111 Noble Street via The Brooklyn Eagle

Historic Preservation strikes again! On Tuesday, the New York City Landmarks Preservation Commission saved 111 Nobel Street from demolition. The wood-frame structure dates from the 1850s and sits well within the bounds of the Greenpoint Historic District. Given the area designation, developers needed to clear any plans for renovation or redevelopment with the Commission.  

Roei Paz, who owns the building, first appeared in front of the commission in September. He argued that the building was structurally unsound and therefore needed to be razed. Accordingly, he teamed up with the architect Ralf Mayer, of MDIM design, to present plans to demolish the building and replace it with a modern apartment building. At that time, the Commission held that the house didn’t need to be demolished, and sent Paz and Mayer back to the drawing board.

Rendering of the Approved Plans for 111 Noble Street via Brooklyn Eagle

On Tuesday, Paz returned with plans to renovate the building in keeping with the historic nature of the district. The Commission approved his proposal. Under the approved plan, the building will regain some of its original features. For example, the design will recreate the home’s original roofline, the facade will be covered in painted wood clapboard, the brick porch will be removed and replaced with wooden columns, and a metal fence that stood outside the home will be recreated.

But, the structure will not be perfectly preserved. The plan also calls for changes and additions to the property. Namely, the plan will add a third floor and a penthouse to the existing structure, and an expansion will be built on the back of the house.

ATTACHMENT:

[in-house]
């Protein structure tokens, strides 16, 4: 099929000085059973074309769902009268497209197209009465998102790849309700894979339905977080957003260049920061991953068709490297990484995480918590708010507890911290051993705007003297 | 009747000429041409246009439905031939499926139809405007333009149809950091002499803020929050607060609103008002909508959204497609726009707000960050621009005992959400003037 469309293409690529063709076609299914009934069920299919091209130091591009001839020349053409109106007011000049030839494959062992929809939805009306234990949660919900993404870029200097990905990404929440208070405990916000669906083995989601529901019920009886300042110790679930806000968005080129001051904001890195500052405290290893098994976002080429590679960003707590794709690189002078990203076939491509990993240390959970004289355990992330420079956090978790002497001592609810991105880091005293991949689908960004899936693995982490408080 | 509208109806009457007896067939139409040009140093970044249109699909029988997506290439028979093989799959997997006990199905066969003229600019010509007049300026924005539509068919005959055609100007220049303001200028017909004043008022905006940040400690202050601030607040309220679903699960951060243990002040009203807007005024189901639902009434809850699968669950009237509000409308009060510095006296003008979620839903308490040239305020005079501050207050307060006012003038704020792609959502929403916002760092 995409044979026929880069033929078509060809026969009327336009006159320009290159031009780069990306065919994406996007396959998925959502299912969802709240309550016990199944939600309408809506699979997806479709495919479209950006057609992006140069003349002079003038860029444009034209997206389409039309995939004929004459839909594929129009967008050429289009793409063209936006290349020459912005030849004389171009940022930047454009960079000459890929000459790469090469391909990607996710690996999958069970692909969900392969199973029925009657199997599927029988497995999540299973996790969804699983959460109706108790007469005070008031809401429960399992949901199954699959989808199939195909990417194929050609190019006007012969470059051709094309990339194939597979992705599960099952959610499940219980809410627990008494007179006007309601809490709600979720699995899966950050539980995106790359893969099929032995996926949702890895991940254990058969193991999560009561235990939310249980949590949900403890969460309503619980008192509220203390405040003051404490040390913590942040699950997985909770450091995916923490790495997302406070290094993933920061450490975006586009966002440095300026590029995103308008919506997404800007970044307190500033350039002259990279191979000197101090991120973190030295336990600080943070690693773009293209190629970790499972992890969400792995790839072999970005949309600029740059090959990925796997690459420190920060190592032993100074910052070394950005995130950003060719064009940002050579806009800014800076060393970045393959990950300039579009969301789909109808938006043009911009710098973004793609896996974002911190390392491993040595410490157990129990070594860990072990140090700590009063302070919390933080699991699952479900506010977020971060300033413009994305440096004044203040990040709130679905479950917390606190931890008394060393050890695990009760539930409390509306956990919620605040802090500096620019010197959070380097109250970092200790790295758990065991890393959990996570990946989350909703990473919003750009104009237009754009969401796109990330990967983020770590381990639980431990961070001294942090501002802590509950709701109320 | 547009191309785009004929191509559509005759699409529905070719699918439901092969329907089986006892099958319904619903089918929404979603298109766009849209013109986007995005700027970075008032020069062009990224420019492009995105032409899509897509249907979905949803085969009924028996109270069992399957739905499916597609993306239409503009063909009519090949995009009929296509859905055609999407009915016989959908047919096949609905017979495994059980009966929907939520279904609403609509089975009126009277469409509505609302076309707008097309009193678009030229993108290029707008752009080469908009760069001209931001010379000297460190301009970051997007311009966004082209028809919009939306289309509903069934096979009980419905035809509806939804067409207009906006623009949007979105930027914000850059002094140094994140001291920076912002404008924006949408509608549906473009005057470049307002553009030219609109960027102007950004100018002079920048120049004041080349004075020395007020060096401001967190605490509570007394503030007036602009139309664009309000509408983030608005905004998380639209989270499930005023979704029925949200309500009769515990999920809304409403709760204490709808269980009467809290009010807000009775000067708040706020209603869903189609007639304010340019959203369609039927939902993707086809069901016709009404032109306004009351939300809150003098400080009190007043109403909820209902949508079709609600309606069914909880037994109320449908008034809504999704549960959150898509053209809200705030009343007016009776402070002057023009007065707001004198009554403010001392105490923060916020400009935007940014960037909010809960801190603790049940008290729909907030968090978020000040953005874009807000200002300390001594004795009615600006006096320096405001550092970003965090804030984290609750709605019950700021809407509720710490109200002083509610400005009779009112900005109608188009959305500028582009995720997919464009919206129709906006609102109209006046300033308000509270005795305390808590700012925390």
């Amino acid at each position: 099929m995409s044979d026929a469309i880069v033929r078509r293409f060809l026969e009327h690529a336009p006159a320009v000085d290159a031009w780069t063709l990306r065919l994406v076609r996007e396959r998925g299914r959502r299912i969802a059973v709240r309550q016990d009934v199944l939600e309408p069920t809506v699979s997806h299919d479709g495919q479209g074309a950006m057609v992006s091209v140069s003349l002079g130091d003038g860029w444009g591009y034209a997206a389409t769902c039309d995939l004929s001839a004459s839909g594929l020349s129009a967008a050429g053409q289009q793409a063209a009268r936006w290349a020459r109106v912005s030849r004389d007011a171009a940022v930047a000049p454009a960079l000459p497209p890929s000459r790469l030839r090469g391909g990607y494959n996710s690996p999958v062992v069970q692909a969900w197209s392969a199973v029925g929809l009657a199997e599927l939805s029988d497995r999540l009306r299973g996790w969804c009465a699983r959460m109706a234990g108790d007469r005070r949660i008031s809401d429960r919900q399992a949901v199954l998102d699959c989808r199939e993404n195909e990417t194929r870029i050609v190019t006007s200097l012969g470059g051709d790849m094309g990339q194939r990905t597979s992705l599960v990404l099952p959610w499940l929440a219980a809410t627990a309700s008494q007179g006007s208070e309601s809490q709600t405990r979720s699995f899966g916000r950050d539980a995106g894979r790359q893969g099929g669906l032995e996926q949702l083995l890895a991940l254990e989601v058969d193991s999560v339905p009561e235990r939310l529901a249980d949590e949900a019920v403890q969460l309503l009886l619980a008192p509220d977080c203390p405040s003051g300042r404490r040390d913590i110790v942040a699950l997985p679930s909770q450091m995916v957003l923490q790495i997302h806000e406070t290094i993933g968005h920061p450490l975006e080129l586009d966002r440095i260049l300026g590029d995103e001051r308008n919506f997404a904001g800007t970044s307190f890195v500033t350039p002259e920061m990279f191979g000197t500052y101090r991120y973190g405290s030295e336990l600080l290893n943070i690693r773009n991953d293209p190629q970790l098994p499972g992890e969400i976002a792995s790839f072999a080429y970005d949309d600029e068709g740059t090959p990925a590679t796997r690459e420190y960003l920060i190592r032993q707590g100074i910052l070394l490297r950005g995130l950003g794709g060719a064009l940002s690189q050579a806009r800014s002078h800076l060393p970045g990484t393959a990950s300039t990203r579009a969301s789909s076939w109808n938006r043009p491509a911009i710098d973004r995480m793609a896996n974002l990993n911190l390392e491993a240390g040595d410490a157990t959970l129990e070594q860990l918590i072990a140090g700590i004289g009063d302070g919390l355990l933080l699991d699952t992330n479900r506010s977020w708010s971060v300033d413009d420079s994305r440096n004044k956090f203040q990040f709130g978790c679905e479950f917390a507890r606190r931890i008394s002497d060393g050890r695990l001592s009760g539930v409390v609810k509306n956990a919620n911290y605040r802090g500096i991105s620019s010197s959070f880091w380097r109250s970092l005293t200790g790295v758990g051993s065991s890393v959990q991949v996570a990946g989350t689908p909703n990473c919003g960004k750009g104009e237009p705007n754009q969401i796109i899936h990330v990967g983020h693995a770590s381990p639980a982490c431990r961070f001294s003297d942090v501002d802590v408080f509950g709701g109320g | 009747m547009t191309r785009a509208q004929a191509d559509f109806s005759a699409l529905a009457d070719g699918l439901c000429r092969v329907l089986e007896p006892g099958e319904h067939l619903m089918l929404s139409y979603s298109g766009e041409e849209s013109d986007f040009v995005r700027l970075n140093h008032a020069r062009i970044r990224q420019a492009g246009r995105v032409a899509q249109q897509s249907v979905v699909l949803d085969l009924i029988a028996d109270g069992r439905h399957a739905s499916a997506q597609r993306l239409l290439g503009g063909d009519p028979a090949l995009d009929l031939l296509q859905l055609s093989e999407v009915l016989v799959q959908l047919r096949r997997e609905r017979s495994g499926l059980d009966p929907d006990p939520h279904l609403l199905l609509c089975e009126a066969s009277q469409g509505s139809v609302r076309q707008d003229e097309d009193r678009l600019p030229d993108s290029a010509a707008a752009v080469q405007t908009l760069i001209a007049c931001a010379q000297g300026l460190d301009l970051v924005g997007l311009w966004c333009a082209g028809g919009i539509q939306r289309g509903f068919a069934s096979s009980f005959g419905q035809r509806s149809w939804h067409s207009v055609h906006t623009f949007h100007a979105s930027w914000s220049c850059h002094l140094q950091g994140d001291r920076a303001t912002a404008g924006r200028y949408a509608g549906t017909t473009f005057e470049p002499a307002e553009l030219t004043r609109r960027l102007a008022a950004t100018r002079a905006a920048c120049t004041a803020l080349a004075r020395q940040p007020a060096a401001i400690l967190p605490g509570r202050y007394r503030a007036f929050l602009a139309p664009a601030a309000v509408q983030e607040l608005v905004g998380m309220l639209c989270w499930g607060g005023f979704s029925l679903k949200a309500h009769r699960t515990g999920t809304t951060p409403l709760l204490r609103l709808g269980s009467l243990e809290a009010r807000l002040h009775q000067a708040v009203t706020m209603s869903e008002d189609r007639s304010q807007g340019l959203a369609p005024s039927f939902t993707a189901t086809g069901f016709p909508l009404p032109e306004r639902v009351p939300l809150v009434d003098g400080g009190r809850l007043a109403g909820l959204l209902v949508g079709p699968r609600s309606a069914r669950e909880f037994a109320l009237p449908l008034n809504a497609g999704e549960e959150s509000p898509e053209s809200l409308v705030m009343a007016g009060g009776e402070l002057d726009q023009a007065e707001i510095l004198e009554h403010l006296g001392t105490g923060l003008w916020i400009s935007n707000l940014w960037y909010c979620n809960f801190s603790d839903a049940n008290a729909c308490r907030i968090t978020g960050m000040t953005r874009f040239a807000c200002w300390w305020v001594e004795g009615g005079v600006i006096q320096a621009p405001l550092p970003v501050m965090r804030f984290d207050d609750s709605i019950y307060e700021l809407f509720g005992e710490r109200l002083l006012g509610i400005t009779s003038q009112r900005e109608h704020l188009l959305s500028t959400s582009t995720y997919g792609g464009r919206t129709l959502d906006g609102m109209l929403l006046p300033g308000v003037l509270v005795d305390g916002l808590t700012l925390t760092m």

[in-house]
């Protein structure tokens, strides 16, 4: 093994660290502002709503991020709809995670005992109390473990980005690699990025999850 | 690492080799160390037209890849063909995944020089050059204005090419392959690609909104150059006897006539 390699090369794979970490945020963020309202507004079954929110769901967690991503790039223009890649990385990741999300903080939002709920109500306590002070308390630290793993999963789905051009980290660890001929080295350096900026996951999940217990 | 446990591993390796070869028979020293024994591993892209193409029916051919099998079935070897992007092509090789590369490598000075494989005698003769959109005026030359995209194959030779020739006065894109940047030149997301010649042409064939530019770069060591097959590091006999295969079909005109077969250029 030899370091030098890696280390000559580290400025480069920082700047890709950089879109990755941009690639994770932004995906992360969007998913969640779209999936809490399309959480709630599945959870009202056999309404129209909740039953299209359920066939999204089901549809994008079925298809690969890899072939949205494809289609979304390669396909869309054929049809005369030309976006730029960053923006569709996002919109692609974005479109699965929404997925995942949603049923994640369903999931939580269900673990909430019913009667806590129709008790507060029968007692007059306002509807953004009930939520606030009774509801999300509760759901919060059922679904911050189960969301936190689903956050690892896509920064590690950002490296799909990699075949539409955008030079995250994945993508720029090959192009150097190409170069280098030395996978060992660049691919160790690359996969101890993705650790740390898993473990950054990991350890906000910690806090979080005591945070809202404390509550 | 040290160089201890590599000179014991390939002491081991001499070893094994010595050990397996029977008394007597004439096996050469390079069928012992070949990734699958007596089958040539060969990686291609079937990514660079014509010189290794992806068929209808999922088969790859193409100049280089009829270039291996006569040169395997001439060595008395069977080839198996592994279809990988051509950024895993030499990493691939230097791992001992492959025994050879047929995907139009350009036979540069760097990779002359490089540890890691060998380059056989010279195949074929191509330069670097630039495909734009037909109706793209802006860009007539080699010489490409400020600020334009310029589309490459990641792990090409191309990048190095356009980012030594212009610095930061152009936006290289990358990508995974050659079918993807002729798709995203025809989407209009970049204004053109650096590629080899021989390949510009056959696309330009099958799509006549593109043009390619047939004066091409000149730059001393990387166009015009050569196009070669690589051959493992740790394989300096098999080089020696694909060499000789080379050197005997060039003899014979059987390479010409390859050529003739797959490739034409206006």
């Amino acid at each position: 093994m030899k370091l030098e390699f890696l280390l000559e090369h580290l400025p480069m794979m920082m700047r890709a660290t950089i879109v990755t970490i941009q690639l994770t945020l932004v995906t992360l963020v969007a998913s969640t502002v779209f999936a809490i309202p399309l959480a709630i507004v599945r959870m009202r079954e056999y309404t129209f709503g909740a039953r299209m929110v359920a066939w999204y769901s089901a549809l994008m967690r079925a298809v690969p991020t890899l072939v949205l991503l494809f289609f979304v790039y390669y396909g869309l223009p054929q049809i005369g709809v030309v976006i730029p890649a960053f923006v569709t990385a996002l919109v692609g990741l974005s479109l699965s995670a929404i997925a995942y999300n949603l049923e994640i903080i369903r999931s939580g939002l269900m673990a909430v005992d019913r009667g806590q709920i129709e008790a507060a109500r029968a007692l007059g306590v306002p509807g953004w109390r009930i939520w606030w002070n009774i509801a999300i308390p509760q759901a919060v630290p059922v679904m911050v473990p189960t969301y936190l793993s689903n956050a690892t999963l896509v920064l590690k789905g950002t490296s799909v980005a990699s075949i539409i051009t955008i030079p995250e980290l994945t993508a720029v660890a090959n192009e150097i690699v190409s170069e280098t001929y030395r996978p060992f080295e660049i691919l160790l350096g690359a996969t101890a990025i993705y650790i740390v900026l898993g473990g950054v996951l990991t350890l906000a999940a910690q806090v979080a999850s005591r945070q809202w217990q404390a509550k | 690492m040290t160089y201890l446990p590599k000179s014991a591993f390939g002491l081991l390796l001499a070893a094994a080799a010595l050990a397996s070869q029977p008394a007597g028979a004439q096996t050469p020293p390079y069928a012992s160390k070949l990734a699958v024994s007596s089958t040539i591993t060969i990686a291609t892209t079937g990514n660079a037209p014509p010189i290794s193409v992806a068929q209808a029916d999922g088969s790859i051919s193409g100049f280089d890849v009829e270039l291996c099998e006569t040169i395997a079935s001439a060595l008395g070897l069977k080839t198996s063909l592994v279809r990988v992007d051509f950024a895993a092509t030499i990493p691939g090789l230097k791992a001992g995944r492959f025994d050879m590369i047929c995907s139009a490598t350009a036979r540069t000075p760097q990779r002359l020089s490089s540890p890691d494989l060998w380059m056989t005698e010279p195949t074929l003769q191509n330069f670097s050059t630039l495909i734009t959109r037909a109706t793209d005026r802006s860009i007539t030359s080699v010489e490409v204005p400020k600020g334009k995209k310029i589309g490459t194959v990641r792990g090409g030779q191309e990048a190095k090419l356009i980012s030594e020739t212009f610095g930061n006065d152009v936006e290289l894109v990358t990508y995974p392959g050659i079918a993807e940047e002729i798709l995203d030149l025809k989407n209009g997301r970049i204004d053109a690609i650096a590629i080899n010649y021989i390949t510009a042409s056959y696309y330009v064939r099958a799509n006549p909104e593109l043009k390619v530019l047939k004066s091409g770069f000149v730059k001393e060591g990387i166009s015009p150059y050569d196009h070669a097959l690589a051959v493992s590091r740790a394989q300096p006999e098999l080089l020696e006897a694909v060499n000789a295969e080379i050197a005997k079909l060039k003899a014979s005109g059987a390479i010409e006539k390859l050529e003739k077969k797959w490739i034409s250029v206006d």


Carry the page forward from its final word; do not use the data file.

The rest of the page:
Join the Conversation


  1. BK CB1 voted unanimously to support the Landmarks Subcommittee’s recommendation to disapprove this “revised” plan that does NOT preserve the original design of the house. Awful. This LPC is so pro-developer.

  2. I see no remnant of the original structure which has been vinyl clad with an ugly porch attached. The compromise merely serves to satisfy the tastes of the nouveau riche who buy these houses by supplying a little ” Old Brooklyn Brownstone” feel. Sorry, but both the preservation effort and the developers intentions here collectively merit a shrug.

  3. I was at the meeting, and LPC acted ILLEGALLY in that the schedule was stated as being BOTH a Public “Hearing” and a Public “Meeting”. I filled out the required form to speak, handed it to a commissioner, then was later quietly told it was only to be a “Hearing” and that we would not be allowed to speak. THIS IS A WOLF IN SHEEP’S CLOTHING and the LPC has just fired a very destructive blow to HISTORIC PRESERVATION.

  4. This block has 4 buildings currently under renovation, this makes 6. 3 dumpsters across from each other mid block currently, what a time to be alive, right?

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